Batch Chemical IDs Conversion in Spreadsheets

Common tools for conversions, including some spreadsheet-based options included in this site, are hard to use for hundred or thousands of compounds we may want to use in cheminformatics projects. This resource includes a diferent approach to the conversion. By using the PubChem Power User Gateway it allows converting hundreds of chemical identifiers on a single call the a webservice.

Two files are included in this OER: an Excel file, that includes two UDF functions for doing the conversions, documentation and examples; and a VBA module that can be imported to any Excel file to include this functions to any existing spreadsheet.


IUPAC Name2PubChem

This submission shows you how to create a smart spreadsheet with Google Sheets that links an IUPAC name to a chemical’s PubChem landing page. You may click here to get a copy of this sheet.  This particular sheet uses the Centre for Molecular Informatics OPSIN (Open Parser for Systematic IUPAC nomenclature) web service to convert the name to an InChI key, which is then appended to a hyperlink to PubChem.   You will note that some of the names do not work and this is because those names in the sample sheet are incorrect names.  If you paste those names directly into the OPSIN web service, it will tell you were an error in parsing the name occurred.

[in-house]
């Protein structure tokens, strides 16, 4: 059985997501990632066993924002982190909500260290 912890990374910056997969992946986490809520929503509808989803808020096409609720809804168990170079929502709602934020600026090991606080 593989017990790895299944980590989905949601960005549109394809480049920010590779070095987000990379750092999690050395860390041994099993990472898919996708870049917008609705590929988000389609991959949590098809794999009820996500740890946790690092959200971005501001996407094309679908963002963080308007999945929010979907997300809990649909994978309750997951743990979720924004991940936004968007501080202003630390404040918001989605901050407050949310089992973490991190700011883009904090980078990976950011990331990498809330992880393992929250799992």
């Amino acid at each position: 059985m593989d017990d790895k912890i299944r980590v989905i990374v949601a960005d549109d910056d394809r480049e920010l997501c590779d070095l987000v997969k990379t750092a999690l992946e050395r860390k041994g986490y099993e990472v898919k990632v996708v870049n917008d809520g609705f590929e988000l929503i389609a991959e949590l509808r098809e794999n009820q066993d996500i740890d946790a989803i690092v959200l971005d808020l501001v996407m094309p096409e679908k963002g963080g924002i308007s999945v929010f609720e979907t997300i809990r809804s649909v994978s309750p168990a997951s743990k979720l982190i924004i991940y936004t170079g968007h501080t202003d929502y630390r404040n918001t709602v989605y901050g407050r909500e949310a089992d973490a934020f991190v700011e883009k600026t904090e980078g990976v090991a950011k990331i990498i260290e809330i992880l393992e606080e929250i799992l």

The following video shows you how to create this  Google Sheet and below it is the instructions and code needed. This application takes advantage of the canonical nature of the InChI and its key, and the fact that the key allows you to communicate over the web.


Step 1: Paste your IUPAC names into a column of your spread sheet

Step 2: Convert IUPAC name to Standard InChI key
type the following script into the top cell of the column you want to place your keys into, and hit enter”


  • the ampersand(&)concatenates the cell content to the URL
  • the ampersand must be surrounded by quotation marks
  • the URL must be in quotation marks

Click on the black box in the bottom right corner of cell and drag down, converting the entire column of names to keys.

Step 3: Hyperlink the key to PubChem
Type the following script into the top cell of the column you want to place your links into, and hit enter”n


  • the ampersand (&) concatenates the cell content to the URL
  • the ampersand must be surrounded by quotation marks
  • the URL must be in quotation marks

NOTE, these are dynamic cells – And will be recalculated everytime you open the page, or change the chemical name.  If you want them to be static, you can copy the block of cells, and paste to another location as text.

You can also download the sheet as an Excel Spreadsheet, but the downloaded sheet will not be dynamic.  It will be linked, but will not change if you change the IUPAC name.